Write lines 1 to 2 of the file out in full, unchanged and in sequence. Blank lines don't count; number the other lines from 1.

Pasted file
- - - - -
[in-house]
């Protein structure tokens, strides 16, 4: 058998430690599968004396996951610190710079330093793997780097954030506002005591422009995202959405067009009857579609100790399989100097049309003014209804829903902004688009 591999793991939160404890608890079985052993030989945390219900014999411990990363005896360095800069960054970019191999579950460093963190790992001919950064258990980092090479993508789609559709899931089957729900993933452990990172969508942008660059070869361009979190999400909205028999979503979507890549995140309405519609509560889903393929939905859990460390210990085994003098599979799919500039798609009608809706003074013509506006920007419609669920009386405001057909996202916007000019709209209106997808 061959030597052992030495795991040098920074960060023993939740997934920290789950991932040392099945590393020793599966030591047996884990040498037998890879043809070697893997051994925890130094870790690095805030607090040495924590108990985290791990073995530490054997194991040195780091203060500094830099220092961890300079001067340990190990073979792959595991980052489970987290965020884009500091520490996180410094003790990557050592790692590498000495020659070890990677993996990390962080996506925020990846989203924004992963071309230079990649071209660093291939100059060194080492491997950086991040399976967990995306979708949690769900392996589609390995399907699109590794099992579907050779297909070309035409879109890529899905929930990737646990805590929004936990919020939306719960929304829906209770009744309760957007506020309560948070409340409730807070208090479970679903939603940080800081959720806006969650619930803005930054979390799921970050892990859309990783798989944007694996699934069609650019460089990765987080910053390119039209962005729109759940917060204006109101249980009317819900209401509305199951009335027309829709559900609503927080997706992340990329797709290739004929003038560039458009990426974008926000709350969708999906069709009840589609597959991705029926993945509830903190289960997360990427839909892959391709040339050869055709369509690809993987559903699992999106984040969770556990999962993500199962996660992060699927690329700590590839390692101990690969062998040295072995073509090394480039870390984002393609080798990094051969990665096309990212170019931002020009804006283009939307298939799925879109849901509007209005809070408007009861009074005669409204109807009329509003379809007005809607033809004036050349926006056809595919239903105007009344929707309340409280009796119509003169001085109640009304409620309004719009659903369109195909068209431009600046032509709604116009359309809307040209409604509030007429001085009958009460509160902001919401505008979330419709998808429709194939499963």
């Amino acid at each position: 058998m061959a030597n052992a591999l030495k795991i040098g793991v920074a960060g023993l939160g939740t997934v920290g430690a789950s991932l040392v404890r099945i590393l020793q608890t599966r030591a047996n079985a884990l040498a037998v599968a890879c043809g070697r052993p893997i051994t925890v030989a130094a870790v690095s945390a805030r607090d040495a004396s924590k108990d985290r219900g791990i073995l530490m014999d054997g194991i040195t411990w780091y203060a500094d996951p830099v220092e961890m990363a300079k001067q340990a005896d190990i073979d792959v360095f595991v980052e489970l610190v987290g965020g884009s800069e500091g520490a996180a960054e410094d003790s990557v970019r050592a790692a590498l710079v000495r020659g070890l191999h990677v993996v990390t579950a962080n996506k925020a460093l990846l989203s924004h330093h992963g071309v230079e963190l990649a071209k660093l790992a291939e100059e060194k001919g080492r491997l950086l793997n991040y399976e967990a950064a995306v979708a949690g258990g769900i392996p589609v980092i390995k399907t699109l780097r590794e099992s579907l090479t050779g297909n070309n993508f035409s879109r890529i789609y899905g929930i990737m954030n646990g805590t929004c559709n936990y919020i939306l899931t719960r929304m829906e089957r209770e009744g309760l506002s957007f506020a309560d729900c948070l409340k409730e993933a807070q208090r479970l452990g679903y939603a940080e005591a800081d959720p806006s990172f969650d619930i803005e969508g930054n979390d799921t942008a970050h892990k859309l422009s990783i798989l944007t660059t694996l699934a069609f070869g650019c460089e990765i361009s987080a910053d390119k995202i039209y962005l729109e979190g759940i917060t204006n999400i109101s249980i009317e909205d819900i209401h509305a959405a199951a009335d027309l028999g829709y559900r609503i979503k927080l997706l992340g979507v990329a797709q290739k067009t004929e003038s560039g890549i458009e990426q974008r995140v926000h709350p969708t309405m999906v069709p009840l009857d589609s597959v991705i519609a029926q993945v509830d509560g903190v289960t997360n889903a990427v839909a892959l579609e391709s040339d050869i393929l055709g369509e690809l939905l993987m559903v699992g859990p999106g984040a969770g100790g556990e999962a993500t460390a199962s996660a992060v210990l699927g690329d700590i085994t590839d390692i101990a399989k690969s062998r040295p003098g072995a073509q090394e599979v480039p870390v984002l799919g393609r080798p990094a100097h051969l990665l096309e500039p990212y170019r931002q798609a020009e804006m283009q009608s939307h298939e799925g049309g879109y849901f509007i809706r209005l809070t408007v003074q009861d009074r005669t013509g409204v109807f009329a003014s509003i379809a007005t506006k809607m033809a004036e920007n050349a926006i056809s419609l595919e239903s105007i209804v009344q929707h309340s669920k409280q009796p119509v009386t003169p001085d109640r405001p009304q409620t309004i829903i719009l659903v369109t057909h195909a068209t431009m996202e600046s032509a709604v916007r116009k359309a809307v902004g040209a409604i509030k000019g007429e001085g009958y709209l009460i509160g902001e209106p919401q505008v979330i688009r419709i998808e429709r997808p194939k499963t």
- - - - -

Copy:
[in-house]
């Protein structure tokens, strides 16, 4: 058998430690599968004396996951610190710079330093793997780097954030506002005591422009995202959405067009009857579609100790399989100097049309003014209804829903902004688009 591999793991939160404890608890079985052993030989945390219900014999411990990363005896360095800069960054970019191999579950460093963190790992001919950064258990980092090479993508789609559709899931089957729900993933452990990172969508942008660059070869361009979190999400909205028999979503979507890549995140309405519609509560889903393929939905859990460390210990085994003098599979799919500039798609009608809706003074013509506006920007419609669920009386405001057909996202916007000019709209209106997808 061959030597052992030495795991040098920074960060023993939740997934920290789950991932040392099945590393020793599966030591047996884990040498037998890879043809070697893997051994925890130094870790690095805030607090040495924590108990985290791990073995530490054997194991040195780091203060500094830099220092961890300079001067340990190990073979792959595991980052489970987290965020884009500091520490996180410094003790990557050592790692590498000495020659070890990677993996990390962080996506925020990846989203924004992963071309230079990649071209660093291939100059060194080492491997950086991040399976967990995306979708949690769900392996589609390995399907699109590794099992579907050779297909070309035409879109890529899905929930990737646990805590929004936990919020939306719960929304829906209770009744309760957007506020309560948070409340409730807070208090479970679903939603940080800081959720806006969650619930803005930054979390799921970050892990859309990783798989944007694996699934069609650019460089990765987080910053390119039209962005729109759940917060204006109101249980009317819900209401509305199951009335027309829709559900609503927080997706992340990329797709290739004929003038560039458009990426974008926000709350969708999906069709009840589609597959991705029926993945509830903190289960997360990427839909892959391709040339050869055709369509690809993987559903699992999106984040969770556990999962993500199962996660992060699927690329700590590839390692101990690969062998040295072995073509090394480039870390984002393609080798990094051969990665096309990212170019931002020009804006283009939307298939799925879109849901509007209005809070408007009861009074005669409204109807009329509003379809007005809607033809004036050349926006056809595919239903105007009344929707309340409280009796119509003169001085109640009304409620309004719009659903369109195909068209431009600046032509709604116009359309809307040209409604509030007429001085009958009460509160902001919401505008979330419709998808429709194939499963």